Investing in the Future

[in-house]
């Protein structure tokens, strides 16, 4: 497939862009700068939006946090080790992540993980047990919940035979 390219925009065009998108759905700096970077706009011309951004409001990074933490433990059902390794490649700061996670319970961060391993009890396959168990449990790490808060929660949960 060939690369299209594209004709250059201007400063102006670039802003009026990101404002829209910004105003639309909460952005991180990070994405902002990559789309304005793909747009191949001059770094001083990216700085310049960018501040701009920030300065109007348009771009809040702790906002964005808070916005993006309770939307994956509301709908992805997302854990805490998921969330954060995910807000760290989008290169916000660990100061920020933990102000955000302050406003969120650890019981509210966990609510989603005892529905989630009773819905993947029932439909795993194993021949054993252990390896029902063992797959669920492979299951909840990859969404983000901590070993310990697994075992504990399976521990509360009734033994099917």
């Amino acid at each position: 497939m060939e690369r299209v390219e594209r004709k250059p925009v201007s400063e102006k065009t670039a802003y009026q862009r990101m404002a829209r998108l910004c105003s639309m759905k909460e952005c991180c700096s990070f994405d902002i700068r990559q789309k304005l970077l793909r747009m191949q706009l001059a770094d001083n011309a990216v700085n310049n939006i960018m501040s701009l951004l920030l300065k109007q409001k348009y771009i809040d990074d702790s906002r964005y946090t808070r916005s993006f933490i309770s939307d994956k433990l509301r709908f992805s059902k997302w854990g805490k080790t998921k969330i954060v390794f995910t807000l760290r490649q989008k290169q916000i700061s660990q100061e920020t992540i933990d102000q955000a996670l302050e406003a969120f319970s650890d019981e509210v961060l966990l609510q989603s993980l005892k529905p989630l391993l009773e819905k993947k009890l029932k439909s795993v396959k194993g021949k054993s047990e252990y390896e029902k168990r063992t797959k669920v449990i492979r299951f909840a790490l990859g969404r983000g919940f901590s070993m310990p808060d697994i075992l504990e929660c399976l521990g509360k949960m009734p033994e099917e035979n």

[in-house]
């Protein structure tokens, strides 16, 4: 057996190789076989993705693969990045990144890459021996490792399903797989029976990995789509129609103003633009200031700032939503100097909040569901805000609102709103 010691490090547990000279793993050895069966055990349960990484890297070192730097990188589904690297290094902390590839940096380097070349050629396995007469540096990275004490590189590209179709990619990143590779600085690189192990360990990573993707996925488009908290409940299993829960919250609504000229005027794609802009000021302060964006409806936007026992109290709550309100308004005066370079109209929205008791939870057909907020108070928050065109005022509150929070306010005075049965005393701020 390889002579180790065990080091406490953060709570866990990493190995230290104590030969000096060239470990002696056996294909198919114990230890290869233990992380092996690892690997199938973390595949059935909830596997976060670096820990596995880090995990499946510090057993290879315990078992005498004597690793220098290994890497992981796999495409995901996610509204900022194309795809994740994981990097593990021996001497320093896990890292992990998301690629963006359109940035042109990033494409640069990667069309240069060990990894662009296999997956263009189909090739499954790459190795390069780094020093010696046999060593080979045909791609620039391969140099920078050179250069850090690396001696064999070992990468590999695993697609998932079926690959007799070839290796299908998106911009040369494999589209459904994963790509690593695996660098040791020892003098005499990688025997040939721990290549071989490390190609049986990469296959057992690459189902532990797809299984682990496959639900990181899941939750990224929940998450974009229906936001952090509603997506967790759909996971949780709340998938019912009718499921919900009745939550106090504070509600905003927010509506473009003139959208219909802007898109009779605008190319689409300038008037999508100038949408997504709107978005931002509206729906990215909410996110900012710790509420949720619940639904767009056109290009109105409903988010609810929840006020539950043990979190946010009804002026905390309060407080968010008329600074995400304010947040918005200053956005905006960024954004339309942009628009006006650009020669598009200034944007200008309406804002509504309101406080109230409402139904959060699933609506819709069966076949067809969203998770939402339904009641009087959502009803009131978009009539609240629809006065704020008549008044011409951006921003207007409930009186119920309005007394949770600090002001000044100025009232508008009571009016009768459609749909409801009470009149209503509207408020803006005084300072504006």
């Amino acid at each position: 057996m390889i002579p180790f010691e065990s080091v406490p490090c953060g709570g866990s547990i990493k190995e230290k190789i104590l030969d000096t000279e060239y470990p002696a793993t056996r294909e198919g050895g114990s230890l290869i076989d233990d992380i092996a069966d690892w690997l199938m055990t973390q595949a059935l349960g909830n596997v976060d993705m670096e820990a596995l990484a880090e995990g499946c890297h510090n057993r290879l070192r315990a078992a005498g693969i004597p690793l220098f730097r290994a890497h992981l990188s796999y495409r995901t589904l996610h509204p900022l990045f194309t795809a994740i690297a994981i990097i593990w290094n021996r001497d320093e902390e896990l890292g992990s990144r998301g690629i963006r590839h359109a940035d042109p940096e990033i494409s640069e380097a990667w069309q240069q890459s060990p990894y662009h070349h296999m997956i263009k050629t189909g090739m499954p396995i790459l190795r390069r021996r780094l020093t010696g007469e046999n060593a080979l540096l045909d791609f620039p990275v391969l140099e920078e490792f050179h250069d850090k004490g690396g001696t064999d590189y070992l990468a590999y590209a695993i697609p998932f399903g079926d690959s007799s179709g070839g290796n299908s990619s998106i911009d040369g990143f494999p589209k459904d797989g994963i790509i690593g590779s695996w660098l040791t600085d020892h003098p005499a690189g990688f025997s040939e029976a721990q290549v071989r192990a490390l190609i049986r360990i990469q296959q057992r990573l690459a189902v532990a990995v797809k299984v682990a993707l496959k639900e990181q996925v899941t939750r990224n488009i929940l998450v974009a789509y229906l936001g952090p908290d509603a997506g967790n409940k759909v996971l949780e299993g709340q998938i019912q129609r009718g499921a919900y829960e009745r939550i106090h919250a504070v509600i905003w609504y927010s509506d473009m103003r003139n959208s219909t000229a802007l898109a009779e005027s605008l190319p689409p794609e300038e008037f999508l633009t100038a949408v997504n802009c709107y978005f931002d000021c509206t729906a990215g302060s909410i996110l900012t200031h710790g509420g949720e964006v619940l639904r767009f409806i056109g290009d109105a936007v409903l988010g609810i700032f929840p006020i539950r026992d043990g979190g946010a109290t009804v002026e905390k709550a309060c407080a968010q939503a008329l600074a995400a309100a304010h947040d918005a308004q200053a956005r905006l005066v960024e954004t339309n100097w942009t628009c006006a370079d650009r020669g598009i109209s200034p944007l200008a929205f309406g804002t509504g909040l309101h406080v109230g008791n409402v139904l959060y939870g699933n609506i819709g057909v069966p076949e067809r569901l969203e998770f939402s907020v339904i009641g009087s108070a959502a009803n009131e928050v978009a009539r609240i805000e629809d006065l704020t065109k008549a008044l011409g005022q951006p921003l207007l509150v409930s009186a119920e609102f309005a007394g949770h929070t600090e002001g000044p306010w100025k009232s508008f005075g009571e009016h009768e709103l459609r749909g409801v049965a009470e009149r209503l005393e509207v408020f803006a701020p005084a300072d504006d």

It has been a tough haul, and it doesn’t look like it will get easier anytime soon. The stock market has been gyrating for weeks now, as investors wait for the next shoe to drop in a market that seems to have more shoes than feet to wear them. The passing of Election Day will likely help, ushering in clearer direction through the determination of the next President of the United States, not to mention whether Congress becomes even more Democratic than it already is.After that, of course, will likely come a lame duck period of inaction until Inauguration Day, but that time will give the recovery plan a chance to take hold, and that in turn may help the new president determine next steps.Most commercial real estate investors have pulled in their oars and are just floating right now; some have even thrown in an anchor. But while investment in the United States was down 77 percent for the year through August, some investors are still able to buy and are interested in taking advantage of the quiet market, seeking mostly low-risk, high-quality alternatives. Those investors run quite a range, from institutions to foreign investors to public players to private entrepreneurs.For those investors and others that may be forming strategies in preparation for the right moment to move forward again, our cover story offers insight into some more stable sectors, not all of which may be top of mind. In addition, CPN’s annual Top Cities feature provides details on some specific markets that are attractive to investors, as well as those that corporations are eyeing. Some interesting facts there: Although Wall Street’s woes have raised concerns about a variety of property types in New York City, retail investors may not want to dismiss the market too quickly, as retailers remain interested in it. And while property values have fallen across the country, core assets in major markets have held up better than most, offering some incentive for buying.Retailers must also think differently about their store locations, as the bursting of the housing bubble means that some simple demographics may not tell the market’s entire story. Instead, new combinations of data promise to be better predictors of a market’s possibilities, as we discuss in the latest CPN-Nielsen Claritas special report.Of course, all activity remains mitigated by the continued lack of available capital, and investors and lenders alike are looking for signals of when the capital markets will return and what form they will take. While we offer some predictions in “The Running of the Bulls” on page 22, more will be discussed at the upcoming New York Investment and Washington, D.C., Property Opportunities conferences. The New York event, on Nov. 14, will feature a keynote by Real Capital Analytics Inc. founder & president Robert White Jr., as well as a presentation on New York City tri-state area retail by Terry Munoz, vice president & practice leader of the retail, retail estate and restaurant industries for Nielsen Claritas. The D.C. event, on Nov. 17, will be keynoted by a discussion between economists Stephen Fuller, Dwight Schar faculty chair & university professor director of the Center for Regional Analysis at George Mason University’s School of Public Policy, and Lawrence Yun, chief economist & senior vice president for the National Association of Realtors.And for some solid insights into the economy and the presidency following the election, be sure to attend CPN’s Executive Awards Luncheon on Nov. 14 in New York, where pollster John Zogby will keynote and act as master of ceremonies. Visit and click on the CPN Radio icon for a Q&A with Zogby, found under “Extra.” To register for any of the events, visit We look forward to seeing you there.P.S. If you have thoughts on these or any other issues, please e-mail me at